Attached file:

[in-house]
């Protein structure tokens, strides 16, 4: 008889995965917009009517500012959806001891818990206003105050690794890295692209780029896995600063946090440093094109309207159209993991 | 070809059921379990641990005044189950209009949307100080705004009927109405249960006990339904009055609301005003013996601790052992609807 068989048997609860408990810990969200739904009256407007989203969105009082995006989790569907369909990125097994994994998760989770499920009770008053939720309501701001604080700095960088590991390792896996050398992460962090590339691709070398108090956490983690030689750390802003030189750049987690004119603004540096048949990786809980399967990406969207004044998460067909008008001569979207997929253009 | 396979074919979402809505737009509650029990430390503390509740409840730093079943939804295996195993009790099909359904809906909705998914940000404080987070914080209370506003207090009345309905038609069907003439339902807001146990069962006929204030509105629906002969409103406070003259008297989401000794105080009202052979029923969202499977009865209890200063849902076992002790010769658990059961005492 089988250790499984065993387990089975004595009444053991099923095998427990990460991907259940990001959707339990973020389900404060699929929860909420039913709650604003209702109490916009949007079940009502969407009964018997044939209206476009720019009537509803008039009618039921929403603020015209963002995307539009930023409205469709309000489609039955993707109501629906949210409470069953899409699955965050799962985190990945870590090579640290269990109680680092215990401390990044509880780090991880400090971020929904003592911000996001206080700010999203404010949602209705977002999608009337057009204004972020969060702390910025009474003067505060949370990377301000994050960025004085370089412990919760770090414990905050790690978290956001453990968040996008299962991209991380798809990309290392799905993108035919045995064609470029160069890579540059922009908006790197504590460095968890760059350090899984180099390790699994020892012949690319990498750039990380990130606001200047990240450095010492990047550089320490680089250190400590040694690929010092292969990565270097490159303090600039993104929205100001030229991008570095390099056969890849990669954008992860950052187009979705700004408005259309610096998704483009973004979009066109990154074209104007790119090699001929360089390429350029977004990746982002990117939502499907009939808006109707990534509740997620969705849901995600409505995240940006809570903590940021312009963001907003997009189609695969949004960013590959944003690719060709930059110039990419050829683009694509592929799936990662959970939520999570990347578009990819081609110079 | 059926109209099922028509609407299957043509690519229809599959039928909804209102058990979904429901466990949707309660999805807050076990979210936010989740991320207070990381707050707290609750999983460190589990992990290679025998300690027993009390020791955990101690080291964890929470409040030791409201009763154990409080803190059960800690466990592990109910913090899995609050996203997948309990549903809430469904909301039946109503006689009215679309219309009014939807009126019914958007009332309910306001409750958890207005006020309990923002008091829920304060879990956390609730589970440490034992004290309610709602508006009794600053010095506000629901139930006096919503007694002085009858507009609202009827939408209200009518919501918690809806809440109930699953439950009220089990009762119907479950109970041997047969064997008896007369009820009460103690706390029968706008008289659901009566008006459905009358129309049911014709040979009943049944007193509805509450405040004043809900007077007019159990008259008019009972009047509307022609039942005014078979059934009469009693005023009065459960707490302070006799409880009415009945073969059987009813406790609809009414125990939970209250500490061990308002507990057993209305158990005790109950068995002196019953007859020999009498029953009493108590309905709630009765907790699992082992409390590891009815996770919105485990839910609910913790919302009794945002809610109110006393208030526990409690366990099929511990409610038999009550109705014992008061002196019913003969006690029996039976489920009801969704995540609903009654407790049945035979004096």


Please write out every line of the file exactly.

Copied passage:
[in-house]
């Protein structure tokens, strides 16, 4: 008889995965917009009517500012959806001891818990206003105050690794890295692209780029896995600063946090440093094109309207159209993991 | 070809059921379990641990005044189950209009949307100080705004009927109405249960006990339904009055609301005003013996601790052992609807 068989048997609860408990810990969200739904009256407007989203969105009082995006989790569907369909990125097994994994998760989770499920009770008053939720309501701001604080700095960088590991390792896996050398992460962090590339691709070398108090956490983690030689750390802003030189750049987690004119603004540096048949990786809980399967990406969207004044998460067909008008001569979207997929253009 | 396979074919979402809505737009509650029990430390503390509740409840730093079943939804295996195993009790099909359904809906909705998914940000404080987070914080209370506003207090009345309905038609069907003439339902807001146990069962006929204030509105629906002969409103406070003259008297989401000794105080009202052979029923969202499977009865209890200063849902076992002790010769658990059961005492 089988250790499984065993387990089975004595009444053991099923095998427990990460991907259940990001959707339990973020389900404060699929929860909420039913709650604003209702109490916009949007079940009502969407009964018997044939209206476009720019009537509803008039009618039921929403603020015209963002995307539009930023409205469709309000489609039955993707109501629906949210409470069953899409699955965050799962985190990945870590090579640290269990109680680092215990401390990044509880780090991880400090971020929904003592911000996001206080700010999203404010949602209705977002999608009337057009204004972020969060702390910025009474003067505060949370990377301000994050960025004085370089412990919760770090414990905050790690978290956001453990968040996008299962991209991380798809990309290392799905993108035919045995064609470029160069890579540059922009908006790197504590460095968890760059350090899984180099390790699994020892012949690319990498750039990380990130606001200047990240450095010492990047550089320490680089250190400590040694690929010092292969990565270097490159303090600039993104929205100001030229991008570095390099056969890849990669954008992860950052187009979705700004408005259309610096998704483009973004979009066109990154074209104007790119090699001929360089390429350029977004990746982002990117939502499907009939808006109707990534509740997620969705849901995600409505995240940006809570903590940021312009963001907003997009189609695969949004960013590959944003690719060709930059110039990419050829683009694509592929799936990662959970939520999570990347578009990819081609110079 | 059926109209099922028509609407299957043509690519229809599959039928909804209102058990979904429901466990949707309660999805807050076990979210936010989740991320207070990381707050707290609750999983460190589990992990290679025998300690027993009390020791955990101690080291964890929470409040030791409201009763154990409080803190059960800690466990592990109910913090899995609050996203997948309990549903809430469904909301039946109503006689009215679309219309009014939807009126019914958007009332309910306001409750958890207005006020309990923002008091829920304060879990956390609730589970440490034992004290309610709602508006009794600053010095506000629901139930006096919503007694002085009858507009609202009827939408209200009518919501918690809806809440109930699953439950009220089990009762119907479950109970041997047969064997008896007369009820009460103690706390029968706008008289659901009566008006459905009358129309049911014709040979009943049944007193509805509450405040004043809900007077007019159990008259008019009972009047509307022609039942005014078979059934009469009693005023009065459960707490302070006799409880009415009945073969059987009813406790609809009414125990939970209250500490061990308002507990057993209305158990005790109950068995002196019953007859020999009498029953009493108590309905709630009765907790699992082992409390590891009815996770919105485990839910609910913790919302009794945002809610109110006393208030526990409690366990099929511990409610038999009550109705014992008061002196019913003969006690029996039976489920009801969704995540609903009654407790049945035979004096």